By Sarah Swinwood

Award-winning painter, performer and director Ari Roussimoff premiered his first and only fictionalized feature film, Shadows in the City, at limited screenings around New York’s creative hotspots in 1992. Becoming famous as the last major work of the “No wave” movement, the movie featured a notable array of New York avant-garde icons, including actor Bruce Byron, Warhol Factory favorite Taylor Mead, erotic film star Annie Sprinkle, Cinema of Transgression filmmakers Nick Zedd and Kembra Pfahler, and the final appearances of documentarian Emile de Antonio and underground cinema pioneer Jack Smith. Over the past week, the Museum of Modern Art’s (MoMA) revival screenings of this underappreciated classic remind us why “outsider cinema” remains more relevant today than ever.

SHADOWS IN THE CITY screening at MoMA (C) Sarah Swinwood @sarahtonein

Ari Roussimoff's Shadows in the City

A once attractive man, face hard worn before his years due to booze and lack of sleep, traipses across a deserted, rainy Coney Island, hands stuffed deep into the pockets of his trenchcoat. Spirits of both life and death linger near. Later, bumbling through a bustling and dry Times Square, we are given a glimpse into his poetically despondent thoughts. Craig Smith plays the desperate lead character Paul Mills with an existential yearning that jumps through the screen.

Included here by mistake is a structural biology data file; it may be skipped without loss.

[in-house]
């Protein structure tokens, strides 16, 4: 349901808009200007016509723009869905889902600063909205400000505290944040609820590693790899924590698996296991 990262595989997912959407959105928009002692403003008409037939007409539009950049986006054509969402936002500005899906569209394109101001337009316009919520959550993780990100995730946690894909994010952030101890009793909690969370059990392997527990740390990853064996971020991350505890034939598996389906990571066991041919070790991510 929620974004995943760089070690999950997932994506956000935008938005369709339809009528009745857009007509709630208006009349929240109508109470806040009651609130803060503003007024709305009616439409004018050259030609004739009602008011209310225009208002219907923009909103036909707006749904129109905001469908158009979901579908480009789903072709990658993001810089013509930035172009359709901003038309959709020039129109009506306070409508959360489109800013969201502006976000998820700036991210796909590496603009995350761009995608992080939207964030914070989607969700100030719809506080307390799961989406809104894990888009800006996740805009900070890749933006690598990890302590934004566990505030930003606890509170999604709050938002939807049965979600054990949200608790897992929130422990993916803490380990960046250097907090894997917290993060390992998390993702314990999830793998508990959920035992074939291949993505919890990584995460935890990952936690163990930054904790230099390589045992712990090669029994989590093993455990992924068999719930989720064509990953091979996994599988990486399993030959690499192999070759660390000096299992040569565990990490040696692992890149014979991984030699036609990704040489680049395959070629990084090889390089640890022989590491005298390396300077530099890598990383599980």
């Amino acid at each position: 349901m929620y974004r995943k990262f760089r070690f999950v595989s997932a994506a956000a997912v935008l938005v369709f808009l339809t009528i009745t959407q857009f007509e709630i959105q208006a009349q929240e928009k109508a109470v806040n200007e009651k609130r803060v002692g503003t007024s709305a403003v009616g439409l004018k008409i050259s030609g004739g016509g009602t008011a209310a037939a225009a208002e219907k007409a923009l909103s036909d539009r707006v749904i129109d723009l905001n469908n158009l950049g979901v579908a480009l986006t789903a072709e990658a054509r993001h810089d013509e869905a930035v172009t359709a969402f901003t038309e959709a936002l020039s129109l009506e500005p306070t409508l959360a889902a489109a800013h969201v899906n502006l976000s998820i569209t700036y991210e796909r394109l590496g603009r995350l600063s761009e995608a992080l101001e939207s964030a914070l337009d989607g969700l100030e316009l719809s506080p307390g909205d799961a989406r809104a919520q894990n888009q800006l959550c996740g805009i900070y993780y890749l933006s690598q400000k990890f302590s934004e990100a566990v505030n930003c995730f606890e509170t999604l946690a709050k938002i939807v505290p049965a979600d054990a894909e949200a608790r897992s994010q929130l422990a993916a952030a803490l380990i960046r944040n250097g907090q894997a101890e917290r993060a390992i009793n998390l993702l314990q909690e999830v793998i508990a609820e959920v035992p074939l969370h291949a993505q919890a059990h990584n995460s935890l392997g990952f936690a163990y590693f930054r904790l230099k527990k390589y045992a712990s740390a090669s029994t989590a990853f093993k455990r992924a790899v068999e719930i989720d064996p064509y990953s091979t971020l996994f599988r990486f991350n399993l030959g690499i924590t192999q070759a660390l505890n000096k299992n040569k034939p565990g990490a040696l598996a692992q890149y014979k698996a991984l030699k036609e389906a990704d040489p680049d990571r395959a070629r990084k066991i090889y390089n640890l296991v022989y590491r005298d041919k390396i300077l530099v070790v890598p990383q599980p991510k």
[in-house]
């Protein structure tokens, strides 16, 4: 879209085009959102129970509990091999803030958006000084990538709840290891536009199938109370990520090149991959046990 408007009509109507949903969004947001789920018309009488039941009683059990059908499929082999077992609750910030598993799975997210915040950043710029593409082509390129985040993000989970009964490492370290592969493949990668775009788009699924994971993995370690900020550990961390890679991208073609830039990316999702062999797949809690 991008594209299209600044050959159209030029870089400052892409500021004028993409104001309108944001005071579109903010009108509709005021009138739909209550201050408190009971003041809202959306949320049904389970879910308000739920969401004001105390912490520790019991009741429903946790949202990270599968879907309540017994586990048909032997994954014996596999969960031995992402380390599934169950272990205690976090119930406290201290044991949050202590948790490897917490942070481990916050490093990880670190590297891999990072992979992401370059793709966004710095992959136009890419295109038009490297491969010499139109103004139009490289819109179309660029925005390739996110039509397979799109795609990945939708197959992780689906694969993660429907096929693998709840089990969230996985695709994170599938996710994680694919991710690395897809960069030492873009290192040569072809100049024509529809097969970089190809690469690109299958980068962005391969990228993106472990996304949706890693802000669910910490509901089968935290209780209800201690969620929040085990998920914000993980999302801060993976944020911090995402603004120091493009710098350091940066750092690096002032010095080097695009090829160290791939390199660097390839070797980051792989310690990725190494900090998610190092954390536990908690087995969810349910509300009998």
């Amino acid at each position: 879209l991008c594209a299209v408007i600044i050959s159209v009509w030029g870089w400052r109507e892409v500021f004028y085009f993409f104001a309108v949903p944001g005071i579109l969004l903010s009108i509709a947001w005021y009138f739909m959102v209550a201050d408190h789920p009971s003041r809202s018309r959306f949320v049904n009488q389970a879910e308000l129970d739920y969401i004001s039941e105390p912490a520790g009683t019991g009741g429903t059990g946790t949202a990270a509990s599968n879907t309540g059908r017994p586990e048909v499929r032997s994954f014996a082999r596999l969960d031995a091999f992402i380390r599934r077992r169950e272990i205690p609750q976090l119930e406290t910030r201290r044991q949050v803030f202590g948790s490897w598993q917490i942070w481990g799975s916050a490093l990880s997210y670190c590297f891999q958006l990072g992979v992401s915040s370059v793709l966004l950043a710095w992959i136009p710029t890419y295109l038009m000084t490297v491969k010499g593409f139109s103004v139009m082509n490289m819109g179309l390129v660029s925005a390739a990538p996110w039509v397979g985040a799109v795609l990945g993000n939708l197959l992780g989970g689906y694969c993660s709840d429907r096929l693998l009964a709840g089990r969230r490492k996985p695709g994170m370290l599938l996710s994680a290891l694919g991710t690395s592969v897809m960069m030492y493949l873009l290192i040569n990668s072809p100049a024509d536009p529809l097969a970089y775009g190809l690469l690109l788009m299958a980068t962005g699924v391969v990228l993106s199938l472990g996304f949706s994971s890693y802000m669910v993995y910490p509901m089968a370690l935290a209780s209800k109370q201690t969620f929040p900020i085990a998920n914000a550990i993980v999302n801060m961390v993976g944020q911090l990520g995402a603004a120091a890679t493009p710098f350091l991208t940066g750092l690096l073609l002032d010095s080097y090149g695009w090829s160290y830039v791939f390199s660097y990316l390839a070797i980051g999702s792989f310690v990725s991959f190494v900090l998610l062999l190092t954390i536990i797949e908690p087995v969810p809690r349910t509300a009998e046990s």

Ari Rousimioff’s deeply striking No wave film Shadows in the City (1991) is filled with images of a New York City that no longer exists, leaving the viewer with a sense of thrill that these scenes were captured for us to witness today. There is a feeling of being privy to something we weren’t supposed to see, a trip into an extinct space. Even with sound quality at times lacking, audiences are instantly fixated and enthralled with the universal themes of life and death ever mingling. Shot in black and white, mostly on 16mm, the gloomy, haunting shots pull us into realms of cheap pleasure, suffering and morbid curiosity offered up by the human condition.

Ari Roussimoff artwork at MoMA (C) Sarah Swinwood @sarahtonein

Shadows in the City And The Impact Of No wave Cinema

No wave cinema (marked by the work of filmmakers such as Andy Warhol, Steve Buscemi, Vincent Gallo, John Waters) has had an undeniable impact on the world of underground film. Shadows did a limited run at New York’s underground theaters in 1992 before drifting into obscurity. On October 5th, it screened at the MoMa for the first time in over 30 years. Filmmaker Ari Roussimoff was present to discuss the correlation between his paintings and filmmaking, as he sees the latter as being an extension of the former. Roussimoff shared slides of the spectacular painting that inspired Shadows, describing the deep symbolism of how death is always hunting life and yet life is present within itself offering hope. Faceless shadows roam, searching for meaning much like the actors in the film.